Pinhole Experiments

Last night I decided to finally give the digital pinhole thing a try.  For those of you that aren't familiar with pinhole photography, it is the simplest type of photography out there.  You can make a film pinhole camera with a roll of film, and empty film canister, a matchbox and some black tape.  Pinhole images (at least the uber-rudimentary kind) are generally at least a little bit blurry, may have some vignetting (dark areas around the edges), are made with a long exposure (usually at least a few seconds), and have a pretty specific feel to them.  I want to say 'vintage', but I'm not sure that's the word I'm looking for.  Anyway, I think right now there is a trend to create images using old-school technology in conjunction with new dSLRs, and the digital pinhole thing is just one example.  There is a pinhole group on flickr if you'd like to see more.  Maybe I should start one at SmugMug. :)  Of course, all kinds of 'distressed' and old-school imitations can be created in Photoshop or whatever, but that's just cheating :)

So, onto the process: I took the body cap to the camera (it's a 40D in case anyone cares) and drilled a small hole in that then sanded down the edges to make it nice and clean.  Then I cut a square from an aluminum drink can and colored it black on both sides with a sharpie.  I used a pin to make the tiniest hole I could through the metal (next time I'll cut the can, make the hole, then sand it down and lastly color it black to make sure the hole is really even and clean).  At first, I affixed the pinhole to the outside of the body cap, but I decided to put it on the inside of the body cap instead and that seems to have helped the final result in terms of sharpness and light interference (having inside the cap is like having a lens hood and I think helps bring out the vignetting a little bit).  The exposure for the image below was somewhere in the 10-20 second range, I believe.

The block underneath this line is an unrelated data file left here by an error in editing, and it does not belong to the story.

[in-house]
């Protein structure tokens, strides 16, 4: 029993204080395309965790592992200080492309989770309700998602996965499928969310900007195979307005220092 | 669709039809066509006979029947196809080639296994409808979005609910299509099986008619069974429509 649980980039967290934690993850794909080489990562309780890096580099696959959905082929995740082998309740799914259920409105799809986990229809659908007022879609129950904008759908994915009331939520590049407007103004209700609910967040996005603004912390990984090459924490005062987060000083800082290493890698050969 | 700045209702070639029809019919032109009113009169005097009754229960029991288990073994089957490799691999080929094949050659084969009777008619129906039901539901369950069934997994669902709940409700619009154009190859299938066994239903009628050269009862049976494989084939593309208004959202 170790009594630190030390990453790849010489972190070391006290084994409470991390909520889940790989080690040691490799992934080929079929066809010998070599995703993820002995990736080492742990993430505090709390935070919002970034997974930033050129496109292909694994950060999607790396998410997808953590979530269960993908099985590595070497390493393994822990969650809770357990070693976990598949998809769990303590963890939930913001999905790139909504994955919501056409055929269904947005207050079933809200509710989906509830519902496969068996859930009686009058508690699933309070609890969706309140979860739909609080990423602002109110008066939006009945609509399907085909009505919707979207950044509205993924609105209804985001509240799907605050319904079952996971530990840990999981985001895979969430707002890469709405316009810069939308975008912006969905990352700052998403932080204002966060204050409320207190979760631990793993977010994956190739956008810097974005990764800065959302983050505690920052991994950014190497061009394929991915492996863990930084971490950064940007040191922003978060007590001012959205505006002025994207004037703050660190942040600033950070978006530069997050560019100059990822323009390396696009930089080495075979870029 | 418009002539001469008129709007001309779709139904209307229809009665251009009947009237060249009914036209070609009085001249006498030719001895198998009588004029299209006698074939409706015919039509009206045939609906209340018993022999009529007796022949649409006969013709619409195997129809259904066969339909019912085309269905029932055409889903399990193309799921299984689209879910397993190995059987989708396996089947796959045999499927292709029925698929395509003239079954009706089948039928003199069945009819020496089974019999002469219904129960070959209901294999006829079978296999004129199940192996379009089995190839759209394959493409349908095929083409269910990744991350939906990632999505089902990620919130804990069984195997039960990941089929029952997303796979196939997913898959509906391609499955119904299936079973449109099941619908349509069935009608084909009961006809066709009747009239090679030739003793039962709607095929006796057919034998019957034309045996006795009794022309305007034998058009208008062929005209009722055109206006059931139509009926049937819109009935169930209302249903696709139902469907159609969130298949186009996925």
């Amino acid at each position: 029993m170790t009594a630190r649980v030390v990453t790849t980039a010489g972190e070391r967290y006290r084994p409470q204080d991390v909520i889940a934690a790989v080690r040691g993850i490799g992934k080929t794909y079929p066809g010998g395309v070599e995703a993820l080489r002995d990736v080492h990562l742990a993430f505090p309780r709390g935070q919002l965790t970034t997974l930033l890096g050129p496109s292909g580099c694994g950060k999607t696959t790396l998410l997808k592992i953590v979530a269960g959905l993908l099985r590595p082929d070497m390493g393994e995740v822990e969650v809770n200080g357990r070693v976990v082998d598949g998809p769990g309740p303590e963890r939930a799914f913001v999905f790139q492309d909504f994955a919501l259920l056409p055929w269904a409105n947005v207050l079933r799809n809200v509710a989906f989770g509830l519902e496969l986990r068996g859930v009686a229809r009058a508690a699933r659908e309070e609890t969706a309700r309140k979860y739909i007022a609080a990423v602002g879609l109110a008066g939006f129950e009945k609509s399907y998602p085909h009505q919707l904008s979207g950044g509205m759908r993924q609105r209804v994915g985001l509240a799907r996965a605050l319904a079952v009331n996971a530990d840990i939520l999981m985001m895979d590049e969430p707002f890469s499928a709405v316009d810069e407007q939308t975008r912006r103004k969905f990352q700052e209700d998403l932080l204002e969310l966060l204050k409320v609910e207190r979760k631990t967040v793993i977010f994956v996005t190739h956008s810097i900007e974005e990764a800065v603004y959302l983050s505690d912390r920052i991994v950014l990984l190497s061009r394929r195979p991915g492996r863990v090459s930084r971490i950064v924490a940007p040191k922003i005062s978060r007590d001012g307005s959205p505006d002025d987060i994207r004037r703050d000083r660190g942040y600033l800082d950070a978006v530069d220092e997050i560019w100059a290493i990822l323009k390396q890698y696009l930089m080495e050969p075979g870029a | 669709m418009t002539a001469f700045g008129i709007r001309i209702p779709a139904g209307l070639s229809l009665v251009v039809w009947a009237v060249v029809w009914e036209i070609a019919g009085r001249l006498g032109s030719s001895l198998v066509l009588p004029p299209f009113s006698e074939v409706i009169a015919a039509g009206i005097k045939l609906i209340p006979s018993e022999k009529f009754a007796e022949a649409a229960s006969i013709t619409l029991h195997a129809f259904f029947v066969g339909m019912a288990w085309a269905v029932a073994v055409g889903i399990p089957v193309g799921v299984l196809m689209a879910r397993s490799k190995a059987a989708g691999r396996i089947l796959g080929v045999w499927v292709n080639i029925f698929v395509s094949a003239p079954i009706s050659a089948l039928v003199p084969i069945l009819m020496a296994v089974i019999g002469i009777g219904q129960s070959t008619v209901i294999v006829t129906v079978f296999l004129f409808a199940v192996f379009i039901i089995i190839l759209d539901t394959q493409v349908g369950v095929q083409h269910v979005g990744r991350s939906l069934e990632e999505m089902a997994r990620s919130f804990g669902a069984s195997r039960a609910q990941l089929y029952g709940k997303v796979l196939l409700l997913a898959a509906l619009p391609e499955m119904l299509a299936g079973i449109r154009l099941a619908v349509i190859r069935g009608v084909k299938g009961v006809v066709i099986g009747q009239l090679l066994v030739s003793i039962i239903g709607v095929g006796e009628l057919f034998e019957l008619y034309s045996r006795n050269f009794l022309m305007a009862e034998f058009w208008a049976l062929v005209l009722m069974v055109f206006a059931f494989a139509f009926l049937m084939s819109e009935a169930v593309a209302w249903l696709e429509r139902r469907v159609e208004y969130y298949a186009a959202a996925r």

I know I still have a lot more to learn, but here is the best of yesterday's first attempt.  I did adjust levels/curves and saturation, and yes, that's most likely pollen on my sensor O_o (it's pollen season here, absolutely everything is covered in yellow).  All of the shots came out very limited in tonal range; probably about 1/3 to 1/4 of a normal histogram.  I was shooting in low, even light. I would like to try it with some brighter light and hopefully get a little more tonal variation in there so I won't have to adjust levels/curves.

If you have experience with digital pinhole photography, please feel free to comment!

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